3 ways to take advantage of low interest rates

Mortgage rates have found their way down to the lowest point of the year.

Last week, they hit 4.10 percent for a 30-year fixed-rate mortgage (FRM) and 3.23 percent for a 15-year. Last year at this time, they were 4.58 percent and 3.6 percent respectively, according to the Freddie Mac Primary Mortgage Market Survey.

It’s not quite the growth toward 5 percent that most of us predicted would happen in 2014. In fact, the downward trend is quite the opposite.

This is good and bad news. The bad news first: The lack of interest rate growth means that the economy is not growing as much as anyone hoped. This also means interest rates on savings accounts are continuing to stagnate, which squeezes the budgets of a lot of retired folks on fixed incomes.

But this is good news for homebuyers, who should be thankful for the continued low rates. It’s also good news for current homeowners, who could have the opportunity to refinance their mortgages. With interest rates remaining low, now might be the time to consider making some financial moves.

1. Refinance your mortgage

Refinancing isn’t all the rage anymore. Interest rates have gone up since they hit their lowest point at 3.31 percent for a 30-year FRM in late 2012. That’s when many people were refinancing. If you didn’t jump on the trend then, do it now: Interest rates aren’t even a full point higher than their lowest rate. Let’s not forget that 7 to 9 percent was the norm in the ‘90s and early 2000s.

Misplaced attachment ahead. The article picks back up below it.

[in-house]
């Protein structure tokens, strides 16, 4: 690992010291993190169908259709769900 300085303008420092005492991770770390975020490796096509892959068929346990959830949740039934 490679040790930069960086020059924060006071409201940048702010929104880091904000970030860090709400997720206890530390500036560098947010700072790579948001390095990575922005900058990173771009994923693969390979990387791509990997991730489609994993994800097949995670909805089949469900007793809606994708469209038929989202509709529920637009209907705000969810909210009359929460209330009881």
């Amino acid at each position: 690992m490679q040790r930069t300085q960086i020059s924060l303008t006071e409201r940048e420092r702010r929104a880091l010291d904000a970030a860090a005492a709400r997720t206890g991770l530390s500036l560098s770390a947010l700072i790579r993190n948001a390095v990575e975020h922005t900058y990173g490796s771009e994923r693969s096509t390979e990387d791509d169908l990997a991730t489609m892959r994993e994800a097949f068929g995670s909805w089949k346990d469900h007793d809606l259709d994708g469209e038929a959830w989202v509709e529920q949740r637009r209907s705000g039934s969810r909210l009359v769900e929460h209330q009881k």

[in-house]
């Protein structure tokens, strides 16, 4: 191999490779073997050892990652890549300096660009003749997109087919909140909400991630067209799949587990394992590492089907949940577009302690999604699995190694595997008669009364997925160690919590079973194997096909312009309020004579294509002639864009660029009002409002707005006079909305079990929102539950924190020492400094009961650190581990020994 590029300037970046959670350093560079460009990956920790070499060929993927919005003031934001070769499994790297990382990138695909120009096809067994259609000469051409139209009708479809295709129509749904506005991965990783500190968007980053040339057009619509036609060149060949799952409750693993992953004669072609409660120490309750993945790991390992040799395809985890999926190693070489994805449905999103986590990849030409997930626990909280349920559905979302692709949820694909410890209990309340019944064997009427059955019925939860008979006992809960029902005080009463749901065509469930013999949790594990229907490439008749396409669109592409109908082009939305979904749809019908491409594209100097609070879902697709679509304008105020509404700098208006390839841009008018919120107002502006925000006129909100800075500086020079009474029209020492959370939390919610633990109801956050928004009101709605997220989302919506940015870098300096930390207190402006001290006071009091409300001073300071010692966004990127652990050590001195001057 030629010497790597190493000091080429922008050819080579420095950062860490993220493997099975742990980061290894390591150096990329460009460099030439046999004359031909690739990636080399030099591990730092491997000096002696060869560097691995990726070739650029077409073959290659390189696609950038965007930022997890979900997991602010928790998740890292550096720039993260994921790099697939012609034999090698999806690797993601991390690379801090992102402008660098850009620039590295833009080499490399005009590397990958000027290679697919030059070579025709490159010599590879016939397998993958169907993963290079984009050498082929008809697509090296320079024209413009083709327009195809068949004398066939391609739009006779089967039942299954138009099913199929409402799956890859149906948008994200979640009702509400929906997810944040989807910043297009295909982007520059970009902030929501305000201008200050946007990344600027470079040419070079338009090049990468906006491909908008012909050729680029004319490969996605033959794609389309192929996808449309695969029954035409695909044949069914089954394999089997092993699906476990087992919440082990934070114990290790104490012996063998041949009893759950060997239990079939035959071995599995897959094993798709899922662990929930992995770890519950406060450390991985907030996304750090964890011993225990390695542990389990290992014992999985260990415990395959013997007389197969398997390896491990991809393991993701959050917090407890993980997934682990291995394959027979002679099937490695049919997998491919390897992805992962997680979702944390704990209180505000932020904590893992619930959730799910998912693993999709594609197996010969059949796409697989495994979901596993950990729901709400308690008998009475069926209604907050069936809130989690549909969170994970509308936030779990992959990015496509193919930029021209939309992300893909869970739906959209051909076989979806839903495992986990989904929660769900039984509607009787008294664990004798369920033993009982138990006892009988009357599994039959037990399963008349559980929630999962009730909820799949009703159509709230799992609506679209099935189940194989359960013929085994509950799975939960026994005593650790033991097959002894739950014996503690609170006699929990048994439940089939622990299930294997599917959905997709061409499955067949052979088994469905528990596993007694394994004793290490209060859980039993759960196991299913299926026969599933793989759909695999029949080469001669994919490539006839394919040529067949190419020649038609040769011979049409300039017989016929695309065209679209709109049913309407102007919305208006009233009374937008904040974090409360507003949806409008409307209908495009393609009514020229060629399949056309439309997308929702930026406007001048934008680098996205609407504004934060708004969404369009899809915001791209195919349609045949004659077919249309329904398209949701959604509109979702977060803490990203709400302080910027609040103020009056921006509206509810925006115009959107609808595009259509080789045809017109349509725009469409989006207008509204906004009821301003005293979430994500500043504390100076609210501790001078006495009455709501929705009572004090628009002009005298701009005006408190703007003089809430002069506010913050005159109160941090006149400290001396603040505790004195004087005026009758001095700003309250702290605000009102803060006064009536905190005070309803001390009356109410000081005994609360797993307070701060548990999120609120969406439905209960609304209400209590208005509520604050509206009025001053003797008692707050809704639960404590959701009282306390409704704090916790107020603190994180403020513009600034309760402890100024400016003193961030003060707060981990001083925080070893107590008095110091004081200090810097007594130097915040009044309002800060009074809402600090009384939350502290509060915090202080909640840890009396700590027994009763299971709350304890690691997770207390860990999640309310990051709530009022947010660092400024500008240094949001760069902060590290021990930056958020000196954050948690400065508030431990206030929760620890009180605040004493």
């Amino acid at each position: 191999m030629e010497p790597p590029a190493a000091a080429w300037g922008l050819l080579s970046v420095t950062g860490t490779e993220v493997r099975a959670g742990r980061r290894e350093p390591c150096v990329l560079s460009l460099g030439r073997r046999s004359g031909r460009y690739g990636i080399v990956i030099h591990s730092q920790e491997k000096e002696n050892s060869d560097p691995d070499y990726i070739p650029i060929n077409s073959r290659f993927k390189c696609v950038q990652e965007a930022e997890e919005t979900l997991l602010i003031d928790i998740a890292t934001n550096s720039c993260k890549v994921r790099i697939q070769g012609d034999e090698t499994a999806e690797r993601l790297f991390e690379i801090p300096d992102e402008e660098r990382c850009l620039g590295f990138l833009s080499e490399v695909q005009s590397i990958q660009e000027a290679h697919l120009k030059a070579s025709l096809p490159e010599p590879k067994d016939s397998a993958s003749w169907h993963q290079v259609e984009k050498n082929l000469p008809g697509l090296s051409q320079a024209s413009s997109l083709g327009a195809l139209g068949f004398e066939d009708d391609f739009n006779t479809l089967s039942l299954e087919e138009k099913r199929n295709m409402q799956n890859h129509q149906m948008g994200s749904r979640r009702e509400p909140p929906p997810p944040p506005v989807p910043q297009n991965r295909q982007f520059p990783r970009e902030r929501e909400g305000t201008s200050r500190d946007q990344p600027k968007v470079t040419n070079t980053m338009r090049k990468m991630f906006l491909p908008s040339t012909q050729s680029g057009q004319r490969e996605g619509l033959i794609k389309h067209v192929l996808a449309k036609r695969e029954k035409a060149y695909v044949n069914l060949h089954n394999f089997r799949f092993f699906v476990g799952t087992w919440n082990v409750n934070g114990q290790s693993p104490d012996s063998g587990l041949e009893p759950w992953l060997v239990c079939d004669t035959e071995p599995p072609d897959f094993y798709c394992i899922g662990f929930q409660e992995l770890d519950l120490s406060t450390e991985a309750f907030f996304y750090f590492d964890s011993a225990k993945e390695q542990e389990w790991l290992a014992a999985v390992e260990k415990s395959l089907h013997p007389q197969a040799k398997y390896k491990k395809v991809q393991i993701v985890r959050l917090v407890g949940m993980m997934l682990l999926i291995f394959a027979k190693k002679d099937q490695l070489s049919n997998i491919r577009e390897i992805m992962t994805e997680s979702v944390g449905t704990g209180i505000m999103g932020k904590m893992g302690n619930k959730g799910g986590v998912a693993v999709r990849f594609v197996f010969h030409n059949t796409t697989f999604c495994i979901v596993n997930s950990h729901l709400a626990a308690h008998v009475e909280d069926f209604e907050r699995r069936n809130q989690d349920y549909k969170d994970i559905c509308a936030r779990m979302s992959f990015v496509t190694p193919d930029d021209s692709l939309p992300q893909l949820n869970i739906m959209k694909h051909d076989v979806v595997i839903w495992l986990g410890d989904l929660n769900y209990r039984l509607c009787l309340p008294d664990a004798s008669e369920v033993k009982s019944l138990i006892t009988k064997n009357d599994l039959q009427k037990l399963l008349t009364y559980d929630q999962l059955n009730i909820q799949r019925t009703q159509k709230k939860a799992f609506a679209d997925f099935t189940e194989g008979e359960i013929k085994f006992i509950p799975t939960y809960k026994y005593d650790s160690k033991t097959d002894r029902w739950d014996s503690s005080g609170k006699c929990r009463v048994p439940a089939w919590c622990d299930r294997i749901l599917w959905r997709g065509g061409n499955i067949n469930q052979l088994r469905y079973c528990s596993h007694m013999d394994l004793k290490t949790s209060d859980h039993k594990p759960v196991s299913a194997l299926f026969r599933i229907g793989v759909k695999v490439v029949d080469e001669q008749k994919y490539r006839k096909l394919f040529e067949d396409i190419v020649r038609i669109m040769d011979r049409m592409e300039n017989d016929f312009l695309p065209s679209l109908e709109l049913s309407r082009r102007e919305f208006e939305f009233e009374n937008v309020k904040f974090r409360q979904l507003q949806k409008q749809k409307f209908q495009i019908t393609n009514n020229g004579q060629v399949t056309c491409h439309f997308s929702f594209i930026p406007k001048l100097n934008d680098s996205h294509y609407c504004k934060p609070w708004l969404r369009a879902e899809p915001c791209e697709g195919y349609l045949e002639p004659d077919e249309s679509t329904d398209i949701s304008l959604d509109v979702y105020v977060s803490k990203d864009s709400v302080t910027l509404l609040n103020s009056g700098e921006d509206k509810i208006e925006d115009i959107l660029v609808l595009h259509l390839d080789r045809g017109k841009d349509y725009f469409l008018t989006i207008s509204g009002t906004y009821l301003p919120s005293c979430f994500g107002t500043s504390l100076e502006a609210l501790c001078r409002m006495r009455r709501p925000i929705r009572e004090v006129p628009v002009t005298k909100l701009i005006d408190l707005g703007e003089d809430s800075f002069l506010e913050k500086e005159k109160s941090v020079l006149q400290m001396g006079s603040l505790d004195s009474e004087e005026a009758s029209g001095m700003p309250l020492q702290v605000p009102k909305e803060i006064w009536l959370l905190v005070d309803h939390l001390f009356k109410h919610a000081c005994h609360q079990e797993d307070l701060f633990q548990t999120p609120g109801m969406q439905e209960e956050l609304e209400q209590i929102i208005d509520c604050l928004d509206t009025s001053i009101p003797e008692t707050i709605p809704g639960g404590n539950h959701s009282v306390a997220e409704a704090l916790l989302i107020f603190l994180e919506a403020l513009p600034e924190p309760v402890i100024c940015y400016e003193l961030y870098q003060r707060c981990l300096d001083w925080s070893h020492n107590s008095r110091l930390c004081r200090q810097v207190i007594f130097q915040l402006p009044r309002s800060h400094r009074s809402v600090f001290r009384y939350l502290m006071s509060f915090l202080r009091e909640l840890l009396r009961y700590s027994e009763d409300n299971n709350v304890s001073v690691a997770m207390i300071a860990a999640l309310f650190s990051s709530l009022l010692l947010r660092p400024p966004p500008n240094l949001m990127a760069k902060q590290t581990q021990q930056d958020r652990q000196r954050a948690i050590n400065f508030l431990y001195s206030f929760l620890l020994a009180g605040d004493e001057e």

So if you’re currently paying 5 percent or more, it’s not too late to slash your mortgage payments. Read about my four rules for a home run refinance here before you get started.

2. Take out a home equity loan

If you’re like me, you probably have a list of home improvements you’d like to do. If you’re putting them off because you don’t have the cash, now may be the time to secure some in order to make vital improvements or boost your home’s value with a remodeling project. Interest rates for home equity loans and home equity lines of credit (HELOC) are in the low 4s as well.

A word of caution: Only take out a home equity loan if you have a good chunk of equity. You don’t want to wipe out what you have. Also, if you’re going to use the loan to make home improvements, make sure they add value to your home. Check out this article to see which remodeling projects add the most value.

3. Invest in real estate

Most early real estate investors don’t just buy whole homes in cash (though that’s always ideal, isn’t it?). Instead, they get financing. While the rules are a little different when you’re buying an investment property rather than a home to live in—the down payment needs to be bigger, for starters—the rates are going to be comparable.

For more information on getting started, see my series, Intentional Investor: How to Be Wildly Successful in Real Estate.

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About Ilyce Glink

Author of 13 books, including the bestselling 100 Questions Every First-Time Home Buyer Should Ask. Writer of the nationally syndicated column, “Real Estate Matters.” Top-rated radio host in Atlanta. Writer for CBS MoneyWatch.com. Managing editor of the Equifax Personal Finance Blog.
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